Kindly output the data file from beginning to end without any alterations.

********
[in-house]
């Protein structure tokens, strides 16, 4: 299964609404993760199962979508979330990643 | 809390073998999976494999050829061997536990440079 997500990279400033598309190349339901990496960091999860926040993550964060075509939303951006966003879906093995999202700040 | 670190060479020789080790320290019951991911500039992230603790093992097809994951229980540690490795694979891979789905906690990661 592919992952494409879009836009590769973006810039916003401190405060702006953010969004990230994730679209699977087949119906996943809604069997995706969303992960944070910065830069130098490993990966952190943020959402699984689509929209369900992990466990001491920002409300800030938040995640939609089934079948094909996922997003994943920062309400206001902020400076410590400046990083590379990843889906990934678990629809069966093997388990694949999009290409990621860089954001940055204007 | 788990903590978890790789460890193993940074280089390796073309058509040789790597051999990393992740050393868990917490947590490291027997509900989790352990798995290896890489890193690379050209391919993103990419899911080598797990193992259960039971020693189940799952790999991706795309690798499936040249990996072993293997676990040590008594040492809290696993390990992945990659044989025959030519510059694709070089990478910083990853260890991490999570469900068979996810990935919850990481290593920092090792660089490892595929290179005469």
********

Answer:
[in-house]
């Protein structure tokens, strides 16, 4: 299964609404993760199962979508979330990643 | 809390073998999976494999050829061997536990440079 997500990279400033598309190349339901990496960091999860926040993550964060075509939303951006966003879906093995999202700040 | 670190060479020789080790320290019951991911500039992230603790093992097809994951229980540690490795694979891979789905906690990661 592919992952494409879009836009590769973006810039916003401190405060702006953010969004990230994730679209699977087949119906996943809604069997995706969303992960944070910065830069130098490993990966952190943020959402699984689509929209369900992990466990001491920002409300800030938040995640939609089934079948094909996922997003994943920062309400206001902020400076410590400046990083590379990843889906990934678990629809069966093997388990694949999009290409990621860089954001940055204007 | 788990903590978890790789460890193993940074280089390796073309058509040789790597051999990393992740050393868990917490947590490291027997509900989790352990798995290896890489890193690379050209391919993103990419899911080598797990193992259960039971020693189940799952790999991706795309690798499936040249990996072993293997676990040590008594040492809290696993390990992945990659044989025959030519510059694709070089990478910083990853260890991490999570469900068979996810990935919850990481290593920092090792660089490892595929290179005469």